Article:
Science in the Media:
Session 1

Gathering Background Information

There are scientific concepts students must know before they will be successful in their attempts to communicate the scientific findings of the Swift satellite and the Suzaku X-ray observatory. This lesson will aid them in gathering background knowledge.


Estimated class time: 2-3 class periods

  • Class 1: Introduction, group formation, allocation of roles, and independent research
  • Class 2: Finishing independent research, sharing research with group members, assimilating research into presentation
  • Class 3: Upload presentation to a sharing website, peer review, and wrap-up discussion

Key Concepts

  • Electromagnetic spectrum: visible light, ultraviolet, X-ray
  • Black holes: stellar-mass and supermassive
  • Active galactic nuclei
  • X-ray telescopes

Instructional Delivery

  1. Introduce background information. Students will need some astronomical background information to interpret the scientific discovery of the Swift satellite and Suzaku X-ray observatory properly. The instructor should display the key concepts for the students to view and briefly take an oral assessment of the students’ base knowledge prior to the assignment.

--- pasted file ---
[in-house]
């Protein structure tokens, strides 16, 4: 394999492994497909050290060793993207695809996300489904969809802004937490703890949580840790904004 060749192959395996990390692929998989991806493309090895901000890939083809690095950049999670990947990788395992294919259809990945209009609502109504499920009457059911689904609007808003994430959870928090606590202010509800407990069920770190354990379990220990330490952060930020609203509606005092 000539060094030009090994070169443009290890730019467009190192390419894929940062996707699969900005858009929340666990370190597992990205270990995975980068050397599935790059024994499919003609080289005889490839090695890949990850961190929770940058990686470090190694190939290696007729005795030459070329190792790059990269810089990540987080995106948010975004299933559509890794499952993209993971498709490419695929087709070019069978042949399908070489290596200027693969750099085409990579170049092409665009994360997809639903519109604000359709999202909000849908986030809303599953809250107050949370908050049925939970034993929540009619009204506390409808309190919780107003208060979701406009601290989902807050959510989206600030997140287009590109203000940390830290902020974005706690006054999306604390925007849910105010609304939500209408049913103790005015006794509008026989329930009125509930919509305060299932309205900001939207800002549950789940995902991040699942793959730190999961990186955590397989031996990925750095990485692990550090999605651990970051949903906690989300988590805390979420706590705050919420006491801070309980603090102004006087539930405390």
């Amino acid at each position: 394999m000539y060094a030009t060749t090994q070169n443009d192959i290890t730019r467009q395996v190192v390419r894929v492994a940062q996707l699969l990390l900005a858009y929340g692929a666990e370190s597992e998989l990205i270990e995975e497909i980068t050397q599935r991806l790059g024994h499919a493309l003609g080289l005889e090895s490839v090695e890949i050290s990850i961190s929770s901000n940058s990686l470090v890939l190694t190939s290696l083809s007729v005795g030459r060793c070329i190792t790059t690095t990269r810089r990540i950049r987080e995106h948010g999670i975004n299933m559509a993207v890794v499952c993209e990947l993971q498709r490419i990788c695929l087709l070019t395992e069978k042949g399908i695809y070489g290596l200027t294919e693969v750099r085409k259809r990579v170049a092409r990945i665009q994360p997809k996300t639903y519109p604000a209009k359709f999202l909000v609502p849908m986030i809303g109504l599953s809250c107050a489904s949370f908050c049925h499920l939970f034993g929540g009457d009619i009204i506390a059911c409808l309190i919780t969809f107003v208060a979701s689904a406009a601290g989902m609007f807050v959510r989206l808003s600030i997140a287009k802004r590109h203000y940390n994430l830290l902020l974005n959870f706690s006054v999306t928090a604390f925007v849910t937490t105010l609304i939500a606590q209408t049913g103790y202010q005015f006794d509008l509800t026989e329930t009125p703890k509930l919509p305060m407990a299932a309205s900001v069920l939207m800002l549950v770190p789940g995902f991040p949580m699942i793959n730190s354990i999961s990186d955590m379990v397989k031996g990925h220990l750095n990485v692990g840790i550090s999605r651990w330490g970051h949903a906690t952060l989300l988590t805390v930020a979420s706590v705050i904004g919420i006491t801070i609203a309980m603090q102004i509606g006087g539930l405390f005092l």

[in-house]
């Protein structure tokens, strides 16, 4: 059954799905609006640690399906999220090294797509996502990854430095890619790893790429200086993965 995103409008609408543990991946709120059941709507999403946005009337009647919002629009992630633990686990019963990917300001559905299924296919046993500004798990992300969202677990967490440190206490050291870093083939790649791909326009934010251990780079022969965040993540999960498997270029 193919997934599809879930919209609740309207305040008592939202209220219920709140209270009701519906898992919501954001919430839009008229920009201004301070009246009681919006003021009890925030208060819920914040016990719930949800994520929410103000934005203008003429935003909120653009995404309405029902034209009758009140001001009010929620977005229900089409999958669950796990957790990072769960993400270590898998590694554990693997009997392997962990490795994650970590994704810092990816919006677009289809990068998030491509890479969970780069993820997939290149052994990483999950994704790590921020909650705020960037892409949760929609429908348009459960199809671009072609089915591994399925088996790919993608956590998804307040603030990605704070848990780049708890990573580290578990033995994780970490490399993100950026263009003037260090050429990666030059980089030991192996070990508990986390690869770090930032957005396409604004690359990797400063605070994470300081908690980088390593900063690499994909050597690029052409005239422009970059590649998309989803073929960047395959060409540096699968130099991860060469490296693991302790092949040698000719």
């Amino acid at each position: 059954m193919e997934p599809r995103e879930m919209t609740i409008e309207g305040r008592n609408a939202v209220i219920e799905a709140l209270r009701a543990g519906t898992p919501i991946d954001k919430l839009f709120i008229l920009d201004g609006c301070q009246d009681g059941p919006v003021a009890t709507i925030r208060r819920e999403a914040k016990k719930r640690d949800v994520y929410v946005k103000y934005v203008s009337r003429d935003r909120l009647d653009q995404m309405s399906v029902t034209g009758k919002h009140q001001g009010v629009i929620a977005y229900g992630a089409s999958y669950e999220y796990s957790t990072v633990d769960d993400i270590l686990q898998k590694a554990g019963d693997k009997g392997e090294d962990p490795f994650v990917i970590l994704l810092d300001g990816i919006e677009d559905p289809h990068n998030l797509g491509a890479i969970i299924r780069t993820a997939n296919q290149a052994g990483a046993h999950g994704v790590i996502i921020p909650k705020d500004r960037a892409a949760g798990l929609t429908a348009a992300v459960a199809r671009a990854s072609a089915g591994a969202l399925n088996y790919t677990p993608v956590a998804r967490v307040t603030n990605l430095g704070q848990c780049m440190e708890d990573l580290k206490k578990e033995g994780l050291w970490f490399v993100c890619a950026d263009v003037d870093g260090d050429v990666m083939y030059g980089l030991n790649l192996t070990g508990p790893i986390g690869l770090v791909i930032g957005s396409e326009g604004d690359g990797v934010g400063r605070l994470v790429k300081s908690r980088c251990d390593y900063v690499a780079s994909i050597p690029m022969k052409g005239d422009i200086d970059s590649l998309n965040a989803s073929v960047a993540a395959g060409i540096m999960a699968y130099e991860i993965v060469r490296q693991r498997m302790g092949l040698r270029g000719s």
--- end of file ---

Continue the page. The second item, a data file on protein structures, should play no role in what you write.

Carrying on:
2. Gathering background. This is a group-based assignment with individual responsibilities. The students will be assigned to groups of three. Each member of the group will be responsible for one topic (black holes, active galactic nuclei, or satellites) and should be given a handout with their topic’s title, list of the websites to be used to find the requested information, and questions to answer. (Note that some websites may have changed or become unavailable. If so keep a list of good websites for future classes.)
  3. Black holes, AGN and satellite presentations. When the students have completed gathering information on their topics, each group will prepare a presentation to share their findings. The students then upload their presentations to the teacher’s designated website, for all students to review. Finally, the students review their peer’s presentations using the Presentation Grading Rubric.
  4. Wrap up. After the students have completed their peer reviews and summary worksheets, create a class discussion to prepare the students for Session 2. Ask the students what difficulties did they experience? Were the presentations directed to a specific audience? Would the presentations be different if they had to present to another audience? Who might be interested in this subject? Where might those who are interested in this topic learn of their research? If you had to present new information to various audience types and through different media publications, what should you as a journalist consider? Allow this to serve as a wrap up of Session 1 and a lead into Session 2.

Student Handouts

<– General Lesson Information | Science in the Media Home | Session 2 –>